Appendix A Technical Preliminaries and Proofs
a.1 Common Bounds for Maximum Information Gain
Our theoretical results are presented in terms of the notation of maximum information gain defined as:
Definition 1. Maximum Information Gain Let be defined in the domain . The observation of at any is given by the model , . For any set , let and denote the set of function values and observations at points in , and denote the Shannon Mutual Information. The Maximum Information Gain is defined by
Maximum information gain has shown to be a fundamental quantity for analysis in various Bayesian optimization literature. Analytical bounds on common kernels are listed below. [Srinivas:2010:GPO:3104322.3104451]:
, for linear kernel.
, for Squared Exponential kernel.
for Matérn kernels with ,
where is the dimension of input space.
In Theorem , the two terms contributing to the regret arise from bandit and Bayesian optimization, respectively. It immediately follows from the bounds above that the regret is dominated by the former for linear and squared exponential, and Matérn (if ) kernels.
a.2 Proofs of Theoretical Results
(Theorem of [Chowdhury:2017:KMB:3305381.3305469]). Let be a function lying in the RKHS of kernel such that with input dimension . Assume the process of observation noise is -sub-gaussian. Then setting
we have the following holds with probability at least ,
where are given by the formula
(Lemma 4 of [Chowdhury:2017:KMB:3305381.3305469]). Suppose we sample the objective function at then the sum of standard deviations is bounded by,
Our first goal is to prove Lemma 4.
Suppose the learning rate of the LaMBO is set to be , where is the depth of the MSET, then the expected cumulative regret of LaMBO is:
We can compare the result with SMB in [pmlr-v65-koren17a] where . Note that ours is a lower bound of it as . They could potentially have a large gap between them in terms of order. This performance improvement is due to our loss estimator adapted to arm correlation, whereas [pmlr-v65-koren17a] considers the pure bandit information.
For any sequence of , denote to be the solution of and assume for some constant , then there exists an such that LaMBO has the property
In particular, if then for all .
The last statement is trivial from definition. We will prove Eq. (6) by induction on . Since by Eq. (4) and the UCB is upper bounded by , the statement holds for . Now assume it holds for . Then firstly,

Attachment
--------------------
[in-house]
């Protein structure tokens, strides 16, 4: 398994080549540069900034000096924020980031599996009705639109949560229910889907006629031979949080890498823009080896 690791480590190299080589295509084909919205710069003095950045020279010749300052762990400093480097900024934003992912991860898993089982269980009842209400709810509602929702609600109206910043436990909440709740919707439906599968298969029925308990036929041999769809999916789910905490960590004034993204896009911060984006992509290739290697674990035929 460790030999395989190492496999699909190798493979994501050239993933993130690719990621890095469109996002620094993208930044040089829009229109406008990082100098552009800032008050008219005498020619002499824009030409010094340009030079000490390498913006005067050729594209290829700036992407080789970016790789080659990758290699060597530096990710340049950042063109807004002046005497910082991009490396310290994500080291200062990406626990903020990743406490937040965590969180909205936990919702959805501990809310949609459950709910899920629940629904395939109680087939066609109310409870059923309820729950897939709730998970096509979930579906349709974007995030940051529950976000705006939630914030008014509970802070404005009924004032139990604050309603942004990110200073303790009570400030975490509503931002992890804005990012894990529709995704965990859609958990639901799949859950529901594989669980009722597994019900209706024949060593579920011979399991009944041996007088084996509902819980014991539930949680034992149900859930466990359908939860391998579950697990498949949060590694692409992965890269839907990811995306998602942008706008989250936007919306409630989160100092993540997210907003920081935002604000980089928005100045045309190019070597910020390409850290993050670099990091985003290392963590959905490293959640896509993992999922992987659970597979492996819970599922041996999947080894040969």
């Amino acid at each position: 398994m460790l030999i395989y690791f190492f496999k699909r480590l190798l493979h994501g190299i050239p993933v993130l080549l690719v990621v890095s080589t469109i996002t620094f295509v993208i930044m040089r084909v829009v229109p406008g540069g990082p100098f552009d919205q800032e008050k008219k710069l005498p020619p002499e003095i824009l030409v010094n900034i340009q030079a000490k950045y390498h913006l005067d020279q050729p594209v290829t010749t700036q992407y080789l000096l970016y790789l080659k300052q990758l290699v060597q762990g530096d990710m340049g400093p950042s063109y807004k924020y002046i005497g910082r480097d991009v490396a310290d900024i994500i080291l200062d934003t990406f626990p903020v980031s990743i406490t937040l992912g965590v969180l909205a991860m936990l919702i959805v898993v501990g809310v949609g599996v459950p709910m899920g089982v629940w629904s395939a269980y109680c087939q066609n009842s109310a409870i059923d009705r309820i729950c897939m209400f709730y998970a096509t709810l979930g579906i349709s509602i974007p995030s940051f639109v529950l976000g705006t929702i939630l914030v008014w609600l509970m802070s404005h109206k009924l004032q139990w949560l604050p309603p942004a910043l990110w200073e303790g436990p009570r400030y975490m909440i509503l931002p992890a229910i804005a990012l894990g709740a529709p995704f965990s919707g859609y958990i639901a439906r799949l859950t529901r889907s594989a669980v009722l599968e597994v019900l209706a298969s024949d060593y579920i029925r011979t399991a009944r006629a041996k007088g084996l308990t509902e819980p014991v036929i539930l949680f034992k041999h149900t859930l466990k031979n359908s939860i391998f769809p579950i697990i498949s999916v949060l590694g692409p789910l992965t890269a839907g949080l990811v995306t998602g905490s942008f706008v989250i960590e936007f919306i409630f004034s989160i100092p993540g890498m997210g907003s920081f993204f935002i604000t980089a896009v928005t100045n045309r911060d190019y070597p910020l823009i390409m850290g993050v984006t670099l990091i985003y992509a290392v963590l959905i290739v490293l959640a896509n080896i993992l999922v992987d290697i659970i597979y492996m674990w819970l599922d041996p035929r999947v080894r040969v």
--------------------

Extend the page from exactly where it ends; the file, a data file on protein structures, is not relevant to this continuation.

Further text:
Secondly, applying Jensen’s inequality, we have
where the second inequality is followed by the induction assumption. Therefore the proof is complete by mathematical induction. ∎
For all and the followings hold:
For all we have
With probability at least , we have that .
The proof of the second property is identical to Lemma 8 in [NIPS2017_7000] and is thus omitted . Now we prove the first property. Note that we only need to prove
We will again use the mathematical induction to prove the above statement. The initial case holds trivially. Now assume the statement is true for . Then for ,
where the last equality follows from the induction assumption. On the other hand,
where the last equality follows from the independence between and . Hence we have
Now if . Let be the subtree such that then by the tower rule for expectation we have
which completes the proof by induction. ∎
For all , we have .
[alon2015online]. Let and be real vectors such that
be real vectors such thatthen a sequence of probability vectors defined by and for all ,
have the property that
for any .
Now we are ready to prove Lemma 5.
Next we prove Lemma 1 in the main text.
For sufficient large , suppose for that the parameters of an MSET are chosen recursively,
Then LaMBO results in cumulative costs
The proof follows by showing firstly that the movement cost is dominated by a HST metric, and secondly that under the tree metric the cumulative cost is bounded by the quantity in the lemma. To define the HST metric formally, let us introduce the following terminology in accordance to [pmlr-v65-koren17a]. Given , be nodes in the MSET , let LCA() be their least common ancestor node. Then the scaled HST metric is defined as follows:
Under this metric, the cost incurred from changing variables in the module is
Then the condition of dominance over the original cost is, for ,
Rearrangements of these linear inequalities yield the solution for to as
Under the condition in Eq. (A.2), the cost incurred from the HST metric Eq. (15) is larger than our original cost. Hence, an upper bound for the cost incurred from the metric will also bound our cumulative cost.
Now we bound the cumulative cost under this HST metric. Observe and belongs to the same subtree on level of the tree with probability at least , therefore we have
On the other hand, the condition of admits a non-negative solution of for sufficient large . This condition implies an upper bound on . Finally, combining this upper bound of with Eq. (A.2) completes the proof. ∎
Now we are in the last stage of proving Theorem 1.